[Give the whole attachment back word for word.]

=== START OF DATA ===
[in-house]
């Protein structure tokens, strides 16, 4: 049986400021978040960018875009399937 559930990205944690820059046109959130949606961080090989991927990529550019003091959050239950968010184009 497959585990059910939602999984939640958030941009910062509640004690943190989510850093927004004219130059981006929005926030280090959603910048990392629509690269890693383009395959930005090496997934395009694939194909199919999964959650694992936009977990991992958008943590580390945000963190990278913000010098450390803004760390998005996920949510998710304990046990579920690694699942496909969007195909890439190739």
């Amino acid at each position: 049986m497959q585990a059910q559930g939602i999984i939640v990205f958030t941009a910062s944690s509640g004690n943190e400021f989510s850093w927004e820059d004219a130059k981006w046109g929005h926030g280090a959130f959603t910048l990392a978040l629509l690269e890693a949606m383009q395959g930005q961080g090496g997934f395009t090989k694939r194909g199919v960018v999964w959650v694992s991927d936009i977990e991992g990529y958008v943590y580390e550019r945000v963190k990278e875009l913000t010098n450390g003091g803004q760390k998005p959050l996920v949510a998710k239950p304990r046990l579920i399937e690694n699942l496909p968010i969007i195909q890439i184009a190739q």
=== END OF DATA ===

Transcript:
[in-house]
């Protein structure tokens, strides 16, 4: 049986400021978040960018875009399937 559930990205944690820059046109959130949606961080090989991927990529550019003091959050239950968010184009 497959585990059910939602999984939640958030941009910062509640004690943190989510850093927004004219130059981006929005926030280090959603910048990392629509690269890693383009395959930005090496997934395009694939194909199919999964959650694992936009977990991992958008943590580390945000963190990278913000010098450390803004760390998005996920949510998710304990046990579920690694699942496909969007195909890439190739």
């Amino acid at each position: 049986m497959q585990a059910q559930g939602i999984i939640v990205f958030t941009a910062s944690s509640g004690n943190e400021f989510s850093w927004e820059d004219a130059k981006w046109g929005h926030g280090a959130f959603t910048l990392a978040l629509l690269e890693a949606m383009q395959g930005q961080g090496g997934f395009t090989k694939r194909g199919v960018v999964w959650v694992s991927d936009i977990e991992g990529y958008v943590y580390e550019r945000v963190k990278e875009l913000t010098n450390g003091g803004q760390k998005p959050l996920v949510a998710k239950p304990r046990l579920i399937e690694n699942l496909p968010i969007i195909q890439i184009a190739q």